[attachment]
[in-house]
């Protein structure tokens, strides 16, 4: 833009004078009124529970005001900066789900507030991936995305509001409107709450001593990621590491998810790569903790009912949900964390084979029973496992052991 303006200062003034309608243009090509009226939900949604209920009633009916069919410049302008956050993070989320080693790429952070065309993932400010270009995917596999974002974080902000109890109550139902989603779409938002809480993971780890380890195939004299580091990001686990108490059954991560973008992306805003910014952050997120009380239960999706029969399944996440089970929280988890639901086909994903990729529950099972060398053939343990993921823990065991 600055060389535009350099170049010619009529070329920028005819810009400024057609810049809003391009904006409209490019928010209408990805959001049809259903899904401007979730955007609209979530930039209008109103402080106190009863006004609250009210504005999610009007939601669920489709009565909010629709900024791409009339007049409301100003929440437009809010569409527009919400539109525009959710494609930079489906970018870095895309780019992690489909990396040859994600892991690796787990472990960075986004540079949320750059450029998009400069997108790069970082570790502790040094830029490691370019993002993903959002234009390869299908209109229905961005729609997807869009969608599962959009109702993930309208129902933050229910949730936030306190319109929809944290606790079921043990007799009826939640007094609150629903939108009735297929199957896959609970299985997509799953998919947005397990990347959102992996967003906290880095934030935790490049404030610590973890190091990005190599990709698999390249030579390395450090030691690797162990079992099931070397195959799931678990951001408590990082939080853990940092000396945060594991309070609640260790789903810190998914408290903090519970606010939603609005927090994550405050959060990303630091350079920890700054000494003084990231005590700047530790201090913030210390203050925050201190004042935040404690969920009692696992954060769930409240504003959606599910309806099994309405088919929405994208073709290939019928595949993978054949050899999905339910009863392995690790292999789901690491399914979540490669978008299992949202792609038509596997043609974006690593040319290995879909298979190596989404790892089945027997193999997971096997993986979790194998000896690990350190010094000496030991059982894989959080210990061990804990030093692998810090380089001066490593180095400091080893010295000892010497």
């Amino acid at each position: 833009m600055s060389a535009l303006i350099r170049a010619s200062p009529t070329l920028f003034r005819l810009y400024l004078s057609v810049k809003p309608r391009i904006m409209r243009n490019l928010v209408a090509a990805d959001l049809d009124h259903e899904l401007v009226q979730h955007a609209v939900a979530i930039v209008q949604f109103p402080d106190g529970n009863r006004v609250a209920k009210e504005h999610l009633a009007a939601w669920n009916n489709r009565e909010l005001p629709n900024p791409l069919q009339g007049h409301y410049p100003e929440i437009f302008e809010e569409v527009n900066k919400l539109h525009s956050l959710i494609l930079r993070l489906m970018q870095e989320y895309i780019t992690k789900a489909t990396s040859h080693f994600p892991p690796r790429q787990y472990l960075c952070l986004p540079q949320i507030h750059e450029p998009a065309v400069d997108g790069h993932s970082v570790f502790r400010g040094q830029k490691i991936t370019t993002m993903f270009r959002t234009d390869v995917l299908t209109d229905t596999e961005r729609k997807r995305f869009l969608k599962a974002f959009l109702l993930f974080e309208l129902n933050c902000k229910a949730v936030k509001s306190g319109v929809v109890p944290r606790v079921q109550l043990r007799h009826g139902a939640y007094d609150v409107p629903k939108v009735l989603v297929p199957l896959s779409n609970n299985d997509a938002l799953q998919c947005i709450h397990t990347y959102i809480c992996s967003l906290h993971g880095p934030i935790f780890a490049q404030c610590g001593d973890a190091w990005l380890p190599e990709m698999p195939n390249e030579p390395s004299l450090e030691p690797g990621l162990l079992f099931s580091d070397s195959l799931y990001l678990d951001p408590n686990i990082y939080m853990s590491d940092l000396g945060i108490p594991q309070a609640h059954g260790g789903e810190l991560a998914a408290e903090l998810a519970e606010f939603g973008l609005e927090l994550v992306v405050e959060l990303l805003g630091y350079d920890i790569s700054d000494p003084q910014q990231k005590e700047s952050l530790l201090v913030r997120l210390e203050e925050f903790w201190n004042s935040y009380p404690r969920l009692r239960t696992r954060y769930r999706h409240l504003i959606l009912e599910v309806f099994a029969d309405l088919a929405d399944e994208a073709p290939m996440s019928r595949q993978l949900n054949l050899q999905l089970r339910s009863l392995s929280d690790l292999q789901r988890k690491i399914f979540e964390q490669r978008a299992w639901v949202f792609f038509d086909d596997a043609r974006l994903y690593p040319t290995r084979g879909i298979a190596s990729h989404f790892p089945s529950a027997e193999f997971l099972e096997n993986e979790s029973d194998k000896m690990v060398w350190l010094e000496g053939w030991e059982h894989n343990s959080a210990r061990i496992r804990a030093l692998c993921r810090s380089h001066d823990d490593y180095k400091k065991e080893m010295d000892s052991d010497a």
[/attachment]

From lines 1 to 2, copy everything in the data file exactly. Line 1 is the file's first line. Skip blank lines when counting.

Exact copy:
[in-house]
């Protein structure tokens, strides 16, 4: 833009004078009124529970005001900066789900507030991936995305509001409107709450001593990621590491998810790569903790009912949900964390084979029973496992052991 303006200062003034309608243009090509009226939900949604209920009633009916069919410049302008956050993070989320080693790429952070065309993932400010270009995917596999974002974080902000109890109550139902989603779409938002809480993971780890380890195939004299580091990001686990108490059954991560973008992306805003910014952050997120009380239960999706029969399944996440089970929280988890639901086909994903990729529950099972060398053939343990993921823990065991 600055060389535009350099170049010619009529070329920028005819810009400024057609810049809003391009904006409209490019928010209408990805959001049809259903899904401007979730955007609209979530930039209008109103402080106190009863006004609250009210504005999610009007939601669920489709009565909010629709900024791409009339007049409301100003929440437009809010569409527009919400539109525009959710494609930079489906970018870095895309780019992690489909990396040859994600892991690796787990472990960075986004540079949320750059450029998009400069997108790069970082570790502790040094830029490691370019993002993903959002234009390869299908209109229905961005729609997807869009969608599962959009109702993930309208129902933050229910949730936030306190319109929809944290606790079921043990007799009826939640007094609150629903939108009735297929199957896959609970299985997509799953998919947005397990990347959102992996967003906290880095934030935790490049404030610590973890190091990005190599990709698999390249030579390395450090030691690797162990079992099931070397195959799931678990951001408590990082939080853990940092000396945060594991309070609640260790789903810190998914408290903090519970606010939603609005927090994550405050959060990303630091350079920890700054000494003084990231005590700047530790201090913030210390203050925050201190004042935040404690969920009692696992954060769930409240504003959606599910309806099994309405088919929405994208073709290939019928595949993978054949050899999905339910009863392995690790292999789901690491399914979540490669978008299992949202792609038509596997043609974006690593040319290995879909298979190596989404790892089945027997193999997971096997993986979790194998000896690990350190010094000496030991059982894989959080210990061990804990030093692998810090380089001066490593180095400091080893010295000892010497």